The status tab allows you to monitor the level activity. The status information may be somewhat helpful in troubleshooting problems. The display is updated ever 2 seconds.
This number indicates how many peers you are currently connected to. If this number is zero, then you aren't connected to anyone and you won't be able to share files. If the number of known peers is large, then you might be having issues with connectivity such as a firewall blocking the program. If the number of known peers is very small, you may not be connected because the few peers you know about are not currently active.
This number indicates how many peers your computer currently knows about. Bunzilla maintains a database of other computers it knows is running the software. When you launch bunzilla, it goes thru the known peer list trying to find someone to connect to and start the sharing process. Once you are connected to one or more peers, those peers will share their list of known peers. So, once you get connected, the database will grow and your ability to stay connected to the network will improve. Future releases of this software will ship with updated peer lists. For this intial release, find your own peers and add them manually.
Every time you upload, download or search for a file, a new request is created to fullfill the activity. In addition, requests that other people make on their computers are passed to the peers they are connected with for processing (eg. your download is their upload). This number represents the number of requests your computer is currently trying to fullfill.
Each request will be fullfilled by creating one or more tasks and assigning those tasks to the peers you are connected to. If you are connected to 5 peers and request a file download, the program might download the entire file from one peer, or it might download 5 sections of the file from each of the peers and then reassemble the file into a single file. The task count represents the current number of individual peer activities going on to complete all of the requests.
The number of bytes your computer received during the last second. Note this number is bytes, not bits. You can limit the number of bytes received using the Network tab on the configuration screen.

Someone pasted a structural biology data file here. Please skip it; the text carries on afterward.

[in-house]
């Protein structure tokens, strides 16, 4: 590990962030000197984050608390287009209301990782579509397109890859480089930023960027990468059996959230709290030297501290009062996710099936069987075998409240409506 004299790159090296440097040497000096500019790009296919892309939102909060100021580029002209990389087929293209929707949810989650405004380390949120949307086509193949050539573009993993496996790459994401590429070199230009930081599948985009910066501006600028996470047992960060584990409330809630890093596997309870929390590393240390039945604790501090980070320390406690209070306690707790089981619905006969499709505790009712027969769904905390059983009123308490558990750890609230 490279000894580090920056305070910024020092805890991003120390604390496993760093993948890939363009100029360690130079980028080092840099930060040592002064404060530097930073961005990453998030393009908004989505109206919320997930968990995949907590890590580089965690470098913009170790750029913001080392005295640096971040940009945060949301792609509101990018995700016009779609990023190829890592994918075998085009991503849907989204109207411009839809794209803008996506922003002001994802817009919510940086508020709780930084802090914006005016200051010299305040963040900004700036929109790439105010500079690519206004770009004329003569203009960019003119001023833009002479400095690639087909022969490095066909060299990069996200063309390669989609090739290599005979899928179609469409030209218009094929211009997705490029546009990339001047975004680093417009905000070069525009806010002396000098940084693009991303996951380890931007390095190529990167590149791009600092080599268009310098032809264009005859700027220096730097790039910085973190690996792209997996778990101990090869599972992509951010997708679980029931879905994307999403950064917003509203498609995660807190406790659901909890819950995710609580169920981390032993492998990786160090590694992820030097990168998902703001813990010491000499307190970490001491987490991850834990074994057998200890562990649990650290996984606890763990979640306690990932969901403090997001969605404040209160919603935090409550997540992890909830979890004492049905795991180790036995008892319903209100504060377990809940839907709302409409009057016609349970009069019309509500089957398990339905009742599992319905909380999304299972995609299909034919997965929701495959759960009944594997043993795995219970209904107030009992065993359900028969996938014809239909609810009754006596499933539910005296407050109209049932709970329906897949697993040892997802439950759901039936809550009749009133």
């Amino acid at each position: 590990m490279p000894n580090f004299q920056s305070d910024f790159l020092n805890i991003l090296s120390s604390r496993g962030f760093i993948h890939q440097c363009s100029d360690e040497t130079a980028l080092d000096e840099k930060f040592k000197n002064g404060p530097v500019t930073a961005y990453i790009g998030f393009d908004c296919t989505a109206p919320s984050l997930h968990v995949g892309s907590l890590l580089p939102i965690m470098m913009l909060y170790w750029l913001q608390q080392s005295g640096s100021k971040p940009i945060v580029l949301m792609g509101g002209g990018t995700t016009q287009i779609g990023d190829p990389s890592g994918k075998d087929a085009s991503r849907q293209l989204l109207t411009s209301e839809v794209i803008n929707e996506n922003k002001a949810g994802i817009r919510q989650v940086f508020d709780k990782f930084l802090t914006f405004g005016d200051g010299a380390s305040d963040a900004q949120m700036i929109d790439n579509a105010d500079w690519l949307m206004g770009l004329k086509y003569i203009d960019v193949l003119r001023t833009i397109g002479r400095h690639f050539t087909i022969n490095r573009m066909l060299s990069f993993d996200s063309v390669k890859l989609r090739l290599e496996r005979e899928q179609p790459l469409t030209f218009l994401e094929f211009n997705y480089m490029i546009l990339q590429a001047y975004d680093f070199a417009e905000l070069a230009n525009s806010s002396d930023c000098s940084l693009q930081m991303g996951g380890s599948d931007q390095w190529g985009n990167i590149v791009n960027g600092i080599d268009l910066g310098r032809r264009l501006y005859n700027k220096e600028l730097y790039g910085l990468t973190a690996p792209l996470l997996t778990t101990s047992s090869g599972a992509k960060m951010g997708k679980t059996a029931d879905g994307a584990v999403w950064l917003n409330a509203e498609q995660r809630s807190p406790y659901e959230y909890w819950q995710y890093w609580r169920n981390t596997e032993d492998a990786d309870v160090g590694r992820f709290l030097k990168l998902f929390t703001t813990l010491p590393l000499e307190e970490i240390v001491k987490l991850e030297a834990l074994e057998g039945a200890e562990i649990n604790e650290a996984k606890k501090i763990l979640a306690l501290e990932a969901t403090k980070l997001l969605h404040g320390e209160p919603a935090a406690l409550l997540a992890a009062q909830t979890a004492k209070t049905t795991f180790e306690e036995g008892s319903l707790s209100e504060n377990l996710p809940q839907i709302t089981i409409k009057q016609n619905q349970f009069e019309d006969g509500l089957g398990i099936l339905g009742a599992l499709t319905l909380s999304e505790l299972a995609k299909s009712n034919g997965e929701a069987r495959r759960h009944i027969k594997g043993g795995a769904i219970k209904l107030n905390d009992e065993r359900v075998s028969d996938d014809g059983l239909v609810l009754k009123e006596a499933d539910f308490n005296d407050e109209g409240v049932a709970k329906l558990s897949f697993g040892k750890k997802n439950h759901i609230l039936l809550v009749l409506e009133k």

The number of bytes your computer sent during the last second. Note this number is bytes, not bits. You can limit the number of bytes sent using the Network tab on the configuration screen.
This represents the number of tasks that are waiting to send data. Ideally, the send queue should be small. A large number indicates either you have limited the transmit speed, the speed of your internet connection for tranmsitting is being reached, or the peers you are interacting with have hit the limit of their download speed. If you have limited your trasmission speed and this number is large, you may be able to increase your performance by removing or increasing that limit using the Network tab on the configuration screen.
This represents the number of tasks that have received data which are not yet processed. Ideally, the receive queue should be small. A large number indicates your system is probably reaching some resource limit such as cpu or disk i/o, etc.
The number of requested new connections received during the last second.
The number of peers your computer tried to connect to during the last second.
Known Remote Docs:
A privacy feature of Bunzilla is to not keep a centralized list of documents that people are sharing One of the ways Bunzilla improves search performance is to keep a list of known files that have recently passed thru your system as a result of a search or download. This list represents the number of known documents.
When Bunzilla has nothing else to do, it will put itself to sleep for a while. This number varies greatly from machine to machine based on the type and speed of the processor in your computer. If the sleep cycle number is consistently a very low number, your computer may be at its CPU limit.
Busy level is a metric of how active it has been over the last monitor inverval. Values should range between 0 and 100. Bunzilla uses this estimate to determine when to your system is not being heavily utilzed. When you are inactive, the program will try to offload tasks from busier systems to your system.